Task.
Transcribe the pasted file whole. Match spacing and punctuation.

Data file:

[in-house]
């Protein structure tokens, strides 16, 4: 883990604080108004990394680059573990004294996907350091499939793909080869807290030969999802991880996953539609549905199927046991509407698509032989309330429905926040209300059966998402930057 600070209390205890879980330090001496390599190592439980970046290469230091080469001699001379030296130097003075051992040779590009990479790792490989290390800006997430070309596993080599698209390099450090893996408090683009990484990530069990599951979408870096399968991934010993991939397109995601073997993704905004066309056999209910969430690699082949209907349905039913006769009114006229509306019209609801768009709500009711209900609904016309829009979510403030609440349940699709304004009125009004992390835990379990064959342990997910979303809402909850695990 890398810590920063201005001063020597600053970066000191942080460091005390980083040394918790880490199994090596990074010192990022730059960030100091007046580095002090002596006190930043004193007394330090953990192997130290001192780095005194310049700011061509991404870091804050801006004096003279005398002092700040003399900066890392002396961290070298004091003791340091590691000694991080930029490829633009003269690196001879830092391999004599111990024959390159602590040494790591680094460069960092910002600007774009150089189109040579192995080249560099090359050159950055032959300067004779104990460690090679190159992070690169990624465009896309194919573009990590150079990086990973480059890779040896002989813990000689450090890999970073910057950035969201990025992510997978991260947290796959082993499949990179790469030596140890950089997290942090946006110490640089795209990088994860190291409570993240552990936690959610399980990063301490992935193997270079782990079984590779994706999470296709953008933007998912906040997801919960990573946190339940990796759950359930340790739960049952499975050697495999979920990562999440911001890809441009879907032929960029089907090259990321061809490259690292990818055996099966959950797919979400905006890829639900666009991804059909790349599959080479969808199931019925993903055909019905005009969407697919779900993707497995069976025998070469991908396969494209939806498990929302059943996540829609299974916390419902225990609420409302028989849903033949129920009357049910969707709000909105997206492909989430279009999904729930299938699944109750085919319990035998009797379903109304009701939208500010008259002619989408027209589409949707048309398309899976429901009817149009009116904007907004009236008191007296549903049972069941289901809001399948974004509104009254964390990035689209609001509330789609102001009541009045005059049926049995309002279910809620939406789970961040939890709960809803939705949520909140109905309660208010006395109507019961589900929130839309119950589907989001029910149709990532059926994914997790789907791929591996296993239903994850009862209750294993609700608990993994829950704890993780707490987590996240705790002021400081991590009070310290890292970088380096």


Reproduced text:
[in-house]
């Protein structure tokens, strides 16, 4: 883990604080108004990394680059573990004294996907350091499939793909080869807290030969999802991880996953539609549905199927046991509407698509032989309330429905926040209300059966998402930057 600070209390205890879980330090001496390599190592439980970046290469230091080469001699001379030296130097003075051992040779590009990479790792490989290390800006997430070309596993080599698209390099450090893996408090683009990484990530069990599951979408870096399968991934010993991939397109995601073997993704905004066309056999209910969430690699082949209907349905039913006769009114006229509306019209609801768009709500009711209900609904016309829009979510403030609440349940699709304004009125009004992390835990379990064959342990997910979303809402909850695990 890398810590920063201005001063020597600053970066000191942080460091005390980083040394918790880490199994090596990074010192990022730059960030100091007046580095002090002596006190930043004193007394330090953990192997130290001192780095005194310049700011061509991404870091804050801006004096003279005398002092700040003399900066890392002396961290070298004091003791340091590691000694991080930029490829633009003269690196001879830092391999004599111990024959390159602590040494790591680094460069960092910002600007774009150089189109040579192995080249560099090359050159950055032959300067004779104990460690090679190159992070690169990624465009896309194919573009990590150079990086990973480059890779040896002989813990000689450090890999970073910057950035969201990025992510997978991260947290796959082993499949990179790469030596140890950089997290942090946006110490640089795209990088994860190291409570993240552990936690959610399980990063301490992935193997270079782990079984590779994706999470296709953008933007998912906040997801919960990573946190339940990796759950359930340790739960049952499975050697495999979920990562999440911001890809441009879907032929960029089907090259990321061809490259690292990818055996099966959950797919979400905006890829639900666009991804059909790349599959080479969808199931019925993903055909019905005009969407697919779900993707497995069976025998070469991908396969494209939806498990929302059943996540829609299974916390419902225990609420409302028989849903033949129920009357049910969707709000909105997206492909989430279009999904729930299938699944109750085919319990035998009797379903109304009701939208500010008259002619989408027209589409949707048309398309899976429901009817149009009116904007907004009236008191007296549903049972069941289901809001399948974004509104009254964390990035689209609001509330789609102001009541009045005059049926049995309002279910809620939406789970961040939890709960809803939705949520909140109905309660208010006395109507019961589900929130839309119950589907989001029910149709990532059926994914997790789907791929591996296993239903994850009862209750294993609700608990993994829950704890993780707490987590996240705790002021400081991590009070310290890292970088380096």